Just recently someone on the forum asked what would happen if there was nothing more to review, and I thought, well, this probably will never happen. Since there are still so many interesting old collectibles and oddities out there which could keep us busy for years. And do not forget about the new releases which seem to get more and better every year!
Here I don´t have the latest highly correct model or figure, I don´t even have a “toy”, I have a small and interesting vertu: The “Kamsaurier” (sic!) by Wagner Margarinefiguren. Just like Linde coffee, German food company Wagner put small plastic figures into their food packages. They did so between the 1920s and 1950s, so the figures are vintage and there is a specialised collectors´ scene for these ones.
There were equivalent kinds of figures in England. They were cereal premiums from the late 1950s, according to Cain´s and Fredericks´ “Dinosaur Collectibles” book.
Due to the fact that the Wagner figures probably were put between the lid of the margarine package and a a film saving the content, they had to be flat.
Wagner added many different lines of different themes to their packages, among which was also a line of interesting prehistoric animals such as Archaeopteryx or Palaeotherium for example.
I am going to review the figures of the line I own over the next months, if you like.
Let me know in the comments or on the forum.
The “Kamsaurier” (sic! – it should mean “Kammsaurier”, the missing “m” in the name under the base is a typo!) figure depends on classic paintings of this animal, such as the one by Charles Knight, for example (which is not the one below!). Back then, the “Pelycosaurs” were not seen as mammal-like as they are nowadays, but rather more crocodyle-like. I don´t have to tell you more about the animal itself, do I?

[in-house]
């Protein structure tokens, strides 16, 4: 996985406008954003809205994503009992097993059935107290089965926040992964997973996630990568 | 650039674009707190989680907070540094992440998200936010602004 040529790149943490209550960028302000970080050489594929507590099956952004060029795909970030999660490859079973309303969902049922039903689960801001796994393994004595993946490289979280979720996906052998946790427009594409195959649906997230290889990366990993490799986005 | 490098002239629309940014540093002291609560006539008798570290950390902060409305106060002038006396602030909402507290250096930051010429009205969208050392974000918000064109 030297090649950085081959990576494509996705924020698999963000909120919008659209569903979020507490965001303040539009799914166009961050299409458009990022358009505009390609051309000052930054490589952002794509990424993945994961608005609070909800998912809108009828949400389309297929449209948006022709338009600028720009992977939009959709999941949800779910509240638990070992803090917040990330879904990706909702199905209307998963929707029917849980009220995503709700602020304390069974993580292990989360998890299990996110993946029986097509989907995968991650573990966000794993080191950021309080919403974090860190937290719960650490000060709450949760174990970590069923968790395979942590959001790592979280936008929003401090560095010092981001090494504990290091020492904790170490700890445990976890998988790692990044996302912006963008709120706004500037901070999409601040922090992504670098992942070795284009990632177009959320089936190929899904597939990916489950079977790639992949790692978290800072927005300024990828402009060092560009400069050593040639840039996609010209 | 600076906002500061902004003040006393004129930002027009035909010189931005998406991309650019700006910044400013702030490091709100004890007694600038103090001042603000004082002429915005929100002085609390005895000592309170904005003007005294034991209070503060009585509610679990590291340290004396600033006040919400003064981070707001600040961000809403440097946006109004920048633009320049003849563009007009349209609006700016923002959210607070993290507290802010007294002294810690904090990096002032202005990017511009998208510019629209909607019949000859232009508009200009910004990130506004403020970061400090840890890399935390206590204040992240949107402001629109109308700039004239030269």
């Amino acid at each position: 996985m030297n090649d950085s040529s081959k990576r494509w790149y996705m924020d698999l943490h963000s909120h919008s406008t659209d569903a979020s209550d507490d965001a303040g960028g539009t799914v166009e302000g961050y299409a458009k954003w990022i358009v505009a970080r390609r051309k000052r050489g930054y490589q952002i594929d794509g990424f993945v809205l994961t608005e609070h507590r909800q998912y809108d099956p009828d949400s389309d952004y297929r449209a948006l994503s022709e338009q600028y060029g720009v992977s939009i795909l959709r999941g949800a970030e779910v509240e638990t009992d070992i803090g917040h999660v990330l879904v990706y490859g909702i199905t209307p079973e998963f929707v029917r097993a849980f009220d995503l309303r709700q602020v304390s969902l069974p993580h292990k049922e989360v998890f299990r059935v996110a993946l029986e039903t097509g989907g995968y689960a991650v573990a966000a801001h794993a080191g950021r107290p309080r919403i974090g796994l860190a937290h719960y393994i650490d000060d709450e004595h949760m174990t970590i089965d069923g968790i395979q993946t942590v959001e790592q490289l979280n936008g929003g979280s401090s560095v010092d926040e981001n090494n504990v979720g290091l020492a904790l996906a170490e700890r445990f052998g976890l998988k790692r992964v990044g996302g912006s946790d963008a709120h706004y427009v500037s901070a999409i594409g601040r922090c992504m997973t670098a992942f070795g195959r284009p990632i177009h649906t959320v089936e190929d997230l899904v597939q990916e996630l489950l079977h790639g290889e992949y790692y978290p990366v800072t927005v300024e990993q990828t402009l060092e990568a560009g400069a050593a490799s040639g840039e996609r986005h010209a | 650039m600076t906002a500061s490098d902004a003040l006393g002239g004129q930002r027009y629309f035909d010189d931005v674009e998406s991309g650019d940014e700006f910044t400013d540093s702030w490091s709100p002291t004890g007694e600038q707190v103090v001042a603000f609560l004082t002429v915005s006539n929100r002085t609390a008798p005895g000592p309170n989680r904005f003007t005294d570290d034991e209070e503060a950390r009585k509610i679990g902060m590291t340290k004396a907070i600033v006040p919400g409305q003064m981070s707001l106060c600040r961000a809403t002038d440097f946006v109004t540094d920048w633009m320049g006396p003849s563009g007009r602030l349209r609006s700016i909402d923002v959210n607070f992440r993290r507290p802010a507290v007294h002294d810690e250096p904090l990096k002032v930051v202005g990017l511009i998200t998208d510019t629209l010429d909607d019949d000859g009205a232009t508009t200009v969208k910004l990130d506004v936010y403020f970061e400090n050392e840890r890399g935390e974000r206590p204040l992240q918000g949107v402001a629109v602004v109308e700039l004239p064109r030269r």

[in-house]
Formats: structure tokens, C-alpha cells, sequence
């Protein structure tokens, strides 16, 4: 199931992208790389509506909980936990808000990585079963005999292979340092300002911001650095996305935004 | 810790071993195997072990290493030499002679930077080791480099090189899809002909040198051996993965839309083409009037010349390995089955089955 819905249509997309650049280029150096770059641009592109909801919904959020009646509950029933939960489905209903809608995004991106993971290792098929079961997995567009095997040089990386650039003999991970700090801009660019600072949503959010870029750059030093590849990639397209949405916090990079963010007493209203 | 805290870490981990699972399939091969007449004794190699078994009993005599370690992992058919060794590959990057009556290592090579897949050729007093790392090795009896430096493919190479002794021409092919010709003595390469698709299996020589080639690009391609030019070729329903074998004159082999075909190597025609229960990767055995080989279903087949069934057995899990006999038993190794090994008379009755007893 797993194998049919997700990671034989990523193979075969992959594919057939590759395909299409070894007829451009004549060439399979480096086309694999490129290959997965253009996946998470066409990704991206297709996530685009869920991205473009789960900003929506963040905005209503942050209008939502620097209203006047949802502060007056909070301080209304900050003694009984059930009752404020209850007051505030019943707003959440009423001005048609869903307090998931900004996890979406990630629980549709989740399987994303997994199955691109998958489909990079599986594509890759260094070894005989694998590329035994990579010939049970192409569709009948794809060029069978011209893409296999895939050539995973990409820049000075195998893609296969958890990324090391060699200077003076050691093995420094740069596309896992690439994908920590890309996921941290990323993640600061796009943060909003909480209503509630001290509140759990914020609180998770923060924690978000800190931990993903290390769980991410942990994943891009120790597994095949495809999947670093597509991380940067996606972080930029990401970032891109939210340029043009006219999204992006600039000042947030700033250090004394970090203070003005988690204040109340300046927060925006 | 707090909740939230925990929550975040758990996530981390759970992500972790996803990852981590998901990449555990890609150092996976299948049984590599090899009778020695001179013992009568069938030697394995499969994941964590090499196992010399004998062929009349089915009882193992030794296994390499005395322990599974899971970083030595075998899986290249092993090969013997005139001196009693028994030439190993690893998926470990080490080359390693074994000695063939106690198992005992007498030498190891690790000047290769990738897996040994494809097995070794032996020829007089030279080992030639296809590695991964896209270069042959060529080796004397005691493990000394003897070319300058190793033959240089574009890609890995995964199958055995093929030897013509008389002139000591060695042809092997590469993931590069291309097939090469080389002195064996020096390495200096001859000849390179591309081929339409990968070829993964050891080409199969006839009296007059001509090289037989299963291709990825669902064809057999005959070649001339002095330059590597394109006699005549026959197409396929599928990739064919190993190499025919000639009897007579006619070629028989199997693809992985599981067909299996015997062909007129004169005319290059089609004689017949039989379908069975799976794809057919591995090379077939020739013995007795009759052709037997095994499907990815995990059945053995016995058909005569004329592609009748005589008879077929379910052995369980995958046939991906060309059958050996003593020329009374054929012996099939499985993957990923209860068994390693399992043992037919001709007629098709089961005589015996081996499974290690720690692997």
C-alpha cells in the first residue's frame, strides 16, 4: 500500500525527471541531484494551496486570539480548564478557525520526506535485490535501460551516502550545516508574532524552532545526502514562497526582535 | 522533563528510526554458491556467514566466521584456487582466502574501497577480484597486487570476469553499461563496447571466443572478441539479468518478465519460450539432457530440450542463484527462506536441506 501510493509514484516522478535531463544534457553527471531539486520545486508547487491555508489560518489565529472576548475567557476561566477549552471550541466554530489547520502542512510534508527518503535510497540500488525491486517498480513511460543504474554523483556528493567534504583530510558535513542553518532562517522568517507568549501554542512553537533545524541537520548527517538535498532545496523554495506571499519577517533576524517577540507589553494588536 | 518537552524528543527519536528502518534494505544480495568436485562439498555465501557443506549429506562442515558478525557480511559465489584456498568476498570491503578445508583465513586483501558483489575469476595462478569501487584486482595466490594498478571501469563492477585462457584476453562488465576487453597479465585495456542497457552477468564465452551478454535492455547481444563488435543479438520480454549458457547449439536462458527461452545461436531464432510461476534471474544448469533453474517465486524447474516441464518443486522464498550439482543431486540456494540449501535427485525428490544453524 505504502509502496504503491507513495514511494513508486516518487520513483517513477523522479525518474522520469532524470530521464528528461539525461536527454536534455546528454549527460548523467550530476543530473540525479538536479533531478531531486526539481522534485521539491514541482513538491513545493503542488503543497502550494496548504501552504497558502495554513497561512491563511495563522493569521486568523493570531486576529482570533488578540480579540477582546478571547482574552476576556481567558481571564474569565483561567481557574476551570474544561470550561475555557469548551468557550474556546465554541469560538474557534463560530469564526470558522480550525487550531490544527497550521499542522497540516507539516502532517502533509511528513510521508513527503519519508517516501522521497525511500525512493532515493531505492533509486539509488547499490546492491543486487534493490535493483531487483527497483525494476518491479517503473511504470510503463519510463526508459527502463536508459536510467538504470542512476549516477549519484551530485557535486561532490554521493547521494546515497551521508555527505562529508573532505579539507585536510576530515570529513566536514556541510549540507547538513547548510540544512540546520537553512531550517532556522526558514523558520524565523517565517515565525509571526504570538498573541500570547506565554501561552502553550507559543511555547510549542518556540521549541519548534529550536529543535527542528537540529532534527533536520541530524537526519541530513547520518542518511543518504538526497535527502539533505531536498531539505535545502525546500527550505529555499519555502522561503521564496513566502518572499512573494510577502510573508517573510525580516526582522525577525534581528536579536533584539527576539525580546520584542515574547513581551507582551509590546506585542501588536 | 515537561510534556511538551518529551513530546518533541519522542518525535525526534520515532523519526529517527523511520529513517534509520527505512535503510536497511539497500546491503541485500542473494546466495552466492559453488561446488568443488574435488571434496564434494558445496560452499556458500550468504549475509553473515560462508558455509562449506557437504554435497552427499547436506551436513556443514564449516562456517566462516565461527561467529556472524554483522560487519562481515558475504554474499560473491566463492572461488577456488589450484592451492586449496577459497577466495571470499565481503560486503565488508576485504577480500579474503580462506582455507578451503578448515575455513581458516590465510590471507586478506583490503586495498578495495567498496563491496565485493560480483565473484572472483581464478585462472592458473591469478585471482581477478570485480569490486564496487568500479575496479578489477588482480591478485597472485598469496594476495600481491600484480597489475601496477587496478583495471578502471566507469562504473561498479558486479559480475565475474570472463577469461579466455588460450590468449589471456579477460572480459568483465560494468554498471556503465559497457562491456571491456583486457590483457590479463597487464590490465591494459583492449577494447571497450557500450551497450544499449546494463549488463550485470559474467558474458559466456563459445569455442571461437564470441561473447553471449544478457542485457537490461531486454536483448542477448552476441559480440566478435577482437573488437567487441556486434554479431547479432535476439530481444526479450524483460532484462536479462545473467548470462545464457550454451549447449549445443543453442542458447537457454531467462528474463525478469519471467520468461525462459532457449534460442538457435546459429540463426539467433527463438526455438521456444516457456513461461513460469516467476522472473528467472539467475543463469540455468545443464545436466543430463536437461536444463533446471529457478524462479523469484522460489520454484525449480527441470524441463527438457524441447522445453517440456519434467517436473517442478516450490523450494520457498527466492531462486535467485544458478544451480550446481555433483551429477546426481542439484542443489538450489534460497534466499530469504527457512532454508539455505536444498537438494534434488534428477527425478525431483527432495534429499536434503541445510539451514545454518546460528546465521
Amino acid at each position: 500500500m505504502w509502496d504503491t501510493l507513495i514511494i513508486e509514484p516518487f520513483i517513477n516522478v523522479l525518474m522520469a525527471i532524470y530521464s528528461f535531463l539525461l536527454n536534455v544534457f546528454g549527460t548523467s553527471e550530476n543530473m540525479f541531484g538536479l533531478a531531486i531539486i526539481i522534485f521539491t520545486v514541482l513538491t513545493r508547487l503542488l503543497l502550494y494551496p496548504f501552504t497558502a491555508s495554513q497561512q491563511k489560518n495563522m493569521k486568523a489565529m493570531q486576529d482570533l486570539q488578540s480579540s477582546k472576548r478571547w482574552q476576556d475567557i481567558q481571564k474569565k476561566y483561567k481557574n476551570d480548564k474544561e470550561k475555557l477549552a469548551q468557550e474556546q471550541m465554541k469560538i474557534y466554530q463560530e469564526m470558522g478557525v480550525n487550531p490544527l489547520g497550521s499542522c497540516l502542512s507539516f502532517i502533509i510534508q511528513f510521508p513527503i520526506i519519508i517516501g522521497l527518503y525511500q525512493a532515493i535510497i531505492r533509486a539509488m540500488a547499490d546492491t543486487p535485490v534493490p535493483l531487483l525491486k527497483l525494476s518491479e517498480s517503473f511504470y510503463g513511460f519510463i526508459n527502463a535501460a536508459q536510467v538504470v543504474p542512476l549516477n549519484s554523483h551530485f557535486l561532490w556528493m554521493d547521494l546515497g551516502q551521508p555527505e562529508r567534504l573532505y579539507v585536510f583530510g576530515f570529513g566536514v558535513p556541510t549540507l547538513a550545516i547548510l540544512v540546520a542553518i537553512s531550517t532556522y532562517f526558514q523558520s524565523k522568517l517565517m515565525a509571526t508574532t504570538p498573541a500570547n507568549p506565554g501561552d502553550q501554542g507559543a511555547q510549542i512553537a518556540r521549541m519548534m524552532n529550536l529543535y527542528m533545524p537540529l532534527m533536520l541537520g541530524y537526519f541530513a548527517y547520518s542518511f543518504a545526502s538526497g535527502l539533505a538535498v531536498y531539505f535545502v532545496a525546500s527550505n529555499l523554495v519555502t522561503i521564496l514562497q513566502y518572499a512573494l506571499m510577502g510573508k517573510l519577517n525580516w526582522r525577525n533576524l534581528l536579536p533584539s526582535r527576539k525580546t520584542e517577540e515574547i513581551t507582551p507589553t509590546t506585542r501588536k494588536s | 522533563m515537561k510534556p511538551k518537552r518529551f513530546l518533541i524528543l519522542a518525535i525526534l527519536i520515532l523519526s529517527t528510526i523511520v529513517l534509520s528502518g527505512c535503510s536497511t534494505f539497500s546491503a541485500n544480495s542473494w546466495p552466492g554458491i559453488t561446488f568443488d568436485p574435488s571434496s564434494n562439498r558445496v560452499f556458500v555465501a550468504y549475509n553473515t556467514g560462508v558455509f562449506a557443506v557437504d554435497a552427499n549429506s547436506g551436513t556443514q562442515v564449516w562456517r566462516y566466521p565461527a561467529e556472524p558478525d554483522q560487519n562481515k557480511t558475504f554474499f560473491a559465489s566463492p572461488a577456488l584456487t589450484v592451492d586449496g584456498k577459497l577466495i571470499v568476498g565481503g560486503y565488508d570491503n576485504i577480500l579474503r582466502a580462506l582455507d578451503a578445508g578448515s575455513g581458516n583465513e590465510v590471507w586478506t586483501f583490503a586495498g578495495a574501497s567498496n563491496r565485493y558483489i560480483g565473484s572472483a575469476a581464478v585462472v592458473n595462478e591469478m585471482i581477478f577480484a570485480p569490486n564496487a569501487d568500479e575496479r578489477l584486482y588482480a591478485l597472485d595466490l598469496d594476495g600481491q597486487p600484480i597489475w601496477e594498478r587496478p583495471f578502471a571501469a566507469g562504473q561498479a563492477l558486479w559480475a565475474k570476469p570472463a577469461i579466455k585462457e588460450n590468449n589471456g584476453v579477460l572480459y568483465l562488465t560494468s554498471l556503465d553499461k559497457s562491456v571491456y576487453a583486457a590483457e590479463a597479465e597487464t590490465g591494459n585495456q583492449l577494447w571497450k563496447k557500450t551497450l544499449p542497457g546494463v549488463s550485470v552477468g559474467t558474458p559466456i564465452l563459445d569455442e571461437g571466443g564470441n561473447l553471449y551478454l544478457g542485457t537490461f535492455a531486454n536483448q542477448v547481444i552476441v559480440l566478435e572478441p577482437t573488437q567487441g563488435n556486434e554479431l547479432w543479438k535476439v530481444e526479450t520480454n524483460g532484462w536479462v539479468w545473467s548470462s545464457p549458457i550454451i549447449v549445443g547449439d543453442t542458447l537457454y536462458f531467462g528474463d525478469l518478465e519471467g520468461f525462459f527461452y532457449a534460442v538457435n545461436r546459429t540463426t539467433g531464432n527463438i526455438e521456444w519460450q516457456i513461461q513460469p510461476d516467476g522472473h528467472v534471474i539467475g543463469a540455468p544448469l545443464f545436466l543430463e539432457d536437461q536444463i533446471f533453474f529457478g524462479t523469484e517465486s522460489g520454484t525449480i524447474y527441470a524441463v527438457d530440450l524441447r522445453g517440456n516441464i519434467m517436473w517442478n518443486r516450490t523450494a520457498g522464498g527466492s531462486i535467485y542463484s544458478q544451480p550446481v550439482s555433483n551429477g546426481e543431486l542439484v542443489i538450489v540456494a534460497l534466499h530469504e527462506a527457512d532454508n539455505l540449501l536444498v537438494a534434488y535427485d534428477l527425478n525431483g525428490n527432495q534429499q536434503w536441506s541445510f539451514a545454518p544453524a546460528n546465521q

At the base if the figure there is the company logo, the “number of the beast” (it says 20), and it says “Kamsaurier Permzeit Nordamerika 3m”)
The reproduction of the animal as a figure is of course obsolete. Given the fact the figure itself is 60 or so years old, this is not remarkable.
Therefore I don´t find it necessary to talk about scientific correctness in this case. The goggle-eyes, the silly muzzle with its funny lips, the oversized nostrils, the overall very “odd lizard with a crest on its spine” – look, the bent tail, nothing holds contemporary standards, but back then it probably did, and the Margarinefiguren were a gate into long lost times for many German children. They must have been fascinated by the look of such an odd creature. There are many detailed scales and spines and one could even think the fracture point from the spray cast mold is a small horn.
Marginally, it´s interesting what cultural scientist Alexis Dworsky wrote about depictions and colourings of prehistoric animals across the times. In his highly readable dissertation “Dinosaurier! Die Kulturgeschichte”, which in parts refers to W.J.D. Mitchell´s “The Last Dinosaur Book”, Dworsky states that depictions of animals do not only correlate on the fossil finds, but also to the spirit of the times they developed. This dimetrodon could be put in the “depictions as giant lizard” and “crown of reptilian creation” period. According to Dworsky, for example, dinosaur paintings were often coloured in camouflage or tank – green in times of the cold war.
If you look at the comparison picture you see it´s quite small, even smaller than the Invicta classic figure.
I love old, highly collectible figures who are only a little younger than the animals they depict 🙂 I love them as objects, I love speculating about the history of the object and I love being their keeper for the next fifty or so years! So of course I recommend this figure to everyone nourishing similar points of view and feelings.
Try ebay to find some.